As viewers from around the world tune in to watch athletes go for gold at the 2018 Winter Olympic Games, broadcasters are working hard behind the scenes in Pyeongchang to make it possible.
Niagara College graduate Austin Munday is one of them.
For Munday, who graduated from the College Broadcasting – Radio, Television and Film program in 2013, this is already his second time at the Winter Olympic Games. Just months after he left NC, Munday took on a job in Sochi as a cable rigger for Olympic Broadcast Services at the 2014 Winter Games. His job then was to ski down mountains to lay audio and video cable for the host feed, making it possible for Canada and most of the world to watch events such as downhill, ski jump, bobsled luge and skeleton events.
This time, in Pyeongchang, Munday was part of a cable crew working for NBC that laid all the network’s broadcast cable for every 2018 Olympic venue – not just for the mountain cluster, as he did in Sochi.
“This, in my eyes, is always one of the best gigs to be on,” said Munday. “I’ve been fortunate enough to see every venue at this year’s Olympics and had the privilege of exploring each of them before the world gets to watch.”
Munday has been overseas since January 9 when he landed in Seoul and travelled to his accommodations in Gangneung. He was reunited with some of the same crew members who he met in Sochi and hasn’t seen since.
“The crew is extremely hard working,” he said. “The days are long … but you get to see a lot and it’s also a ton of fun and a lot of laughs.”
While Munday’s contract with NBC ended on February 4, his work at the Olympics did not end there.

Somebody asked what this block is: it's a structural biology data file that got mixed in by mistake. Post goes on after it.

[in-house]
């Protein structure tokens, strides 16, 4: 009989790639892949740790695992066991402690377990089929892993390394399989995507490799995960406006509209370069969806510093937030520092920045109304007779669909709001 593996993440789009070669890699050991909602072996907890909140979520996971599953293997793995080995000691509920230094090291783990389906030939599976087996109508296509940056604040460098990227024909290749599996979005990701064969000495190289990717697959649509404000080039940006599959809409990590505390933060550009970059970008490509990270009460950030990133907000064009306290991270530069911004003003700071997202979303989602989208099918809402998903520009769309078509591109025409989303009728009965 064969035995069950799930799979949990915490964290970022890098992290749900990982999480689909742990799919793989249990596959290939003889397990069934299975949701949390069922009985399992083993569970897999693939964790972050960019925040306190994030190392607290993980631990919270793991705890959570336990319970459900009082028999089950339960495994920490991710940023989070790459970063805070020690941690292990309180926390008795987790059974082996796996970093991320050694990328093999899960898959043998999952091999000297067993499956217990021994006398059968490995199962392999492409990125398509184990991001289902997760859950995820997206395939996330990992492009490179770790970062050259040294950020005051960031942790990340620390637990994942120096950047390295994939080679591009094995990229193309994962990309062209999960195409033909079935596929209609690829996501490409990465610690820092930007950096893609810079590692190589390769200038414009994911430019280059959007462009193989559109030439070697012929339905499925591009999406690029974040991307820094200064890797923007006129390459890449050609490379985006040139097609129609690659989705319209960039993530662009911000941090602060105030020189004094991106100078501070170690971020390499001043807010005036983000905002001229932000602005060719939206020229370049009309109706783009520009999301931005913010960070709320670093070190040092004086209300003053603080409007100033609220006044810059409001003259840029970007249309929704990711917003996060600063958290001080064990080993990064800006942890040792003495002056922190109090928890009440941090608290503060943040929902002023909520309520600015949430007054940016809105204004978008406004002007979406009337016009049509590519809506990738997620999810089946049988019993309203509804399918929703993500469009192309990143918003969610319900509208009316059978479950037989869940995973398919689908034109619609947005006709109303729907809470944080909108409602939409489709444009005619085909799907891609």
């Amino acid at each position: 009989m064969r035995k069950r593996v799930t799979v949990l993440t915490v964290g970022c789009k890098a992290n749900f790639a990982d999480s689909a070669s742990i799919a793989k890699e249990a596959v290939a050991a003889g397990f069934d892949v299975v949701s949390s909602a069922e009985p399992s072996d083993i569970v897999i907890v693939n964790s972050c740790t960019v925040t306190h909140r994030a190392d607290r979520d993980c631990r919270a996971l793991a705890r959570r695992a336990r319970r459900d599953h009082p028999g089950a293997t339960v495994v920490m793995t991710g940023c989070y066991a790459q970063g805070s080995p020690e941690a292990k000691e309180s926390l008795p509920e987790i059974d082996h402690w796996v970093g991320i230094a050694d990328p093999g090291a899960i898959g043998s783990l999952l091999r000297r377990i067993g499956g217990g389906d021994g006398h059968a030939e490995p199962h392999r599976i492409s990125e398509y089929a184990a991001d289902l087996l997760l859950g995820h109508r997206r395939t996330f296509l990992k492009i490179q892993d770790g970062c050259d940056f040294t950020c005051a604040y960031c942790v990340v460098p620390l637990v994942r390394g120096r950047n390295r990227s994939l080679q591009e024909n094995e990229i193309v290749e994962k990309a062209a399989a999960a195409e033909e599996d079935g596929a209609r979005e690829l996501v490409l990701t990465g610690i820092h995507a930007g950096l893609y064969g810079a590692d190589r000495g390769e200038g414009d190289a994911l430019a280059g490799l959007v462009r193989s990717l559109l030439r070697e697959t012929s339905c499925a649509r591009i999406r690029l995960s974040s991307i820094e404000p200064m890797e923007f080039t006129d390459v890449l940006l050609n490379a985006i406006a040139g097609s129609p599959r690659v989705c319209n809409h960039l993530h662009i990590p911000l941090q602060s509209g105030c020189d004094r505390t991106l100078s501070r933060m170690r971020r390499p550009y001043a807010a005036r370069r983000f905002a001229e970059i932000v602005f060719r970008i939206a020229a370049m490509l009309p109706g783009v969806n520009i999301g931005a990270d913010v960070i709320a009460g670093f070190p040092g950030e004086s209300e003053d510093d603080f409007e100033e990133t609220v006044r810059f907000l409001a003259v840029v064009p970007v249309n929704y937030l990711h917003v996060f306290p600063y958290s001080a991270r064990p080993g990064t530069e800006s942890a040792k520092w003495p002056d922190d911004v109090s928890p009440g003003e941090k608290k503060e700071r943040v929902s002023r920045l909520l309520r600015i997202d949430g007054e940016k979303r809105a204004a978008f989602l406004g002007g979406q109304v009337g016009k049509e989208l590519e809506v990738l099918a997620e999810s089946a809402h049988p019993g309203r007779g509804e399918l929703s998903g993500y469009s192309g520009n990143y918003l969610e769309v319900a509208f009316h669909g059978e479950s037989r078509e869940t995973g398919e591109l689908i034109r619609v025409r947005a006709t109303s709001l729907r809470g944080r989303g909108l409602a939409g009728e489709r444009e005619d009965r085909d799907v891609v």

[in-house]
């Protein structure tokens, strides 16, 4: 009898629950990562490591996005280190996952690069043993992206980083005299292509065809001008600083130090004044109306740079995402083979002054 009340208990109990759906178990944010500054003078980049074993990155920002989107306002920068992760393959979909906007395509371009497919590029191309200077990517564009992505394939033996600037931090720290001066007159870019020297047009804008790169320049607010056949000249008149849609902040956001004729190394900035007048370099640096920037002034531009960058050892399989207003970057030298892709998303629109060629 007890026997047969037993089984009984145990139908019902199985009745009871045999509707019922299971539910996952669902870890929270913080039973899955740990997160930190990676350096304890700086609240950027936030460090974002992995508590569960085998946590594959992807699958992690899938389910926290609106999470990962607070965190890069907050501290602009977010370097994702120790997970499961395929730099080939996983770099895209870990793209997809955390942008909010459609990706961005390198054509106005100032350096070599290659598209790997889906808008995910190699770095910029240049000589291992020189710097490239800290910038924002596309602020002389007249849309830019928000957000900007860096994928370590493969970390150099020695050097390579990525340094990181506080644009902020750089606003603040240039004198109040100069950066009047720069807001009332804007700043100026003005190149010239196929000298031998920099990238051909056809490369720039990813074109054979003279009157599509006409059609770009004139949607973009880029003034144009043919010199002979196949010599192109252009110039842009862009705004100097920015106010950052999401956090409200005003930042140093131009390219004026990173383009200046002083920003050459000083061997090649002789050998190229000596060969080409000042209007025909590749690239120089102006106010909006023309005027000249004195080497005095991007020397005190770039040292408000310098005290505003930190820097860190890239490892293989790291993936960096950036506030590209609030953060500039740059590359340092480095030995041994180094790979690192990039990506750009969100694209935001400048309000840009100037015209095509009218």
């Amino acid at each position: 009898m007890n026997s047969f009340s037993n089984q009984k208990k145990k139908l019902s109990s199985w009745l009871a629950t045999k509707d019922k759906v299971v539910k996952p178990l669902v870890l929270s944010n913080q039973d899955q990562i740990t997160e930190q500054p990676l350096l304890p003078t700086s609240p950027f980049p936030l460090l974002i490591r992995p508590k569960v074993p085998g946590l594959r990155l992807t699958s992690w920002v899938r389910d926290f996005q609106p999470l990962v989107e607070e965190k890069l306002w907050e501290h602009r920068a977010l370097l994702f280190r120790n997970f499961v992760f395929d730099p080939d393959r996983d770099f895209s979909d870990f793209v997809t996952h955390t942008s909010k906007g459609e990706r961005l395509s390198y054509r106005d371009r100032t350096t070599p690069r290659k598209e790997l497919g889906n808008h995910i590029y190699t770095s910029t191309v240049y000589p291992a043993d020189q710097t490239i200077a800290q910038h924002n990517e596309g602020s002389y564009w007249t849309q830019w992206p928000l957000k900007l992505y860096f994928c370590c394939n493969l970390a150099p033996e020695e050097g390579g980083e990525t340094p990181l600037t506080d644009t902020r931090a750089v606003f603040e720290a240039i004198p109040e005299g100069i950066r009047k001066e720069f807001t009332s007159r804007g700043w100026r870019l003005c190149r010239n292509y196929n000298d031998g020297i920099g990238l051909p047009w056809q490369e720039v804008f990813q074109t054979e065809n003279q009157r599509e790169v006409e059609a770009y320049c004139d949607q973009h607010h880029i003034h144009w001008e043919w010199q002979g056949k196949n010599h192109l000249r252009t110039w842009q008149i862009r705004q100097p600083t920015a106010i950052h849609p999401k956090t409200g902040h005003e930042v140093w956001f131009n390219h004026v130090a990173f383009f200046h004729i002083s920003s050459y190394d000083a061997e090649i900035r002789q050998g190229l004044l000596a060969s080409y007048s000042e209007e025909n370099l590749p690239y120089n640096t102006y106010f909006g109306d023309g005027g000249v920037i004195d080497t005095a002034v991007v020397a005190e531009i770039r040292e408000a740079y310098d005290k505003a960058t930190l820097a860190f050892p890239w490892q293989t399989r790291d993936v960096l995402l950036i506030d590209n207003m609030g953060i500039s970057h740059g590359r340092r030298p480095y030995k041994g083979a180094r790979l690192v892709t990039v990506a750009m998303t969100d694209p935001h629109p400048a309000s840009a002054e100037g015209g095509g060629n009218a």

From Feb. 4 until February 26, Munday will be working as a robotic camera operator through CBC for Olympic Broadcasting Services to shoot Olympic curling events. He noted that the event is making Olympic history with the debut of mixed doubles in curling for the first time. The camera that he is operating, he said, is also making history.
“They have never had a camera in the centre walk position. So as far as highlights go, the entire experience, since I’ve landed, has been one,” he said. “The amount of work and planning that goes into the broadcast side of the Olympics is truly unbelievable – it’s extremely humbling and I’m beyond grateful to have a role in it.”
Munday, 26, reflected on how fortunate he has been in his early career. Originally from Simcoe, he enrolled at NC to pursue a career in sports media. During his third year at the College, he chose to focus on production and worked a camera position on the College’s mobile sports truck. As a NC student, he worked an eight-month internship with Dome Productions where he continued in various positions after graduation, in addition to working as a freelance television assistant at Toronto Blue Jays and Toronto Maple Leafs games, as well as CFL and UFC events.
Following the Winter Olympics in Sochi, Sportsnet debuted new broadcast gear after they acquired broadcast rights to the NHL – small robotic cameras called ‘Q-ball’ and a small wearable RF camera which became ‘Ref Cam.’ Munday was hired by Dome Productions to become one of the operators to help introduce the new gear – along with four others from different cities across Canada – and helped bring it to life during the 2013-2014 season.
“Loving the game of hockey and watching Hockey Night in Canada growing up, getting a chance to have a unique impact on the show was – and still is – an absolute dream job,” he said. “It has led me to over 150 NHL games, NHL all-star weekends, multiple outdoor games, a World Cup of Hockey championship, two Stanley Cup finals and – just recently – my first World Juniors championship.”
Currently, Munday works to broadcast all home games for the Toronto Maple Leafs that are under the Sportsnet/Hockey Night in Canada package – both regional and national.
What’s the secret to his success?
“Wisdom comes in all forms,” said Munday. “I learned very quickly that hard work breeds with opportunity and, if your attitude matches your work ethic, the right people will notice.”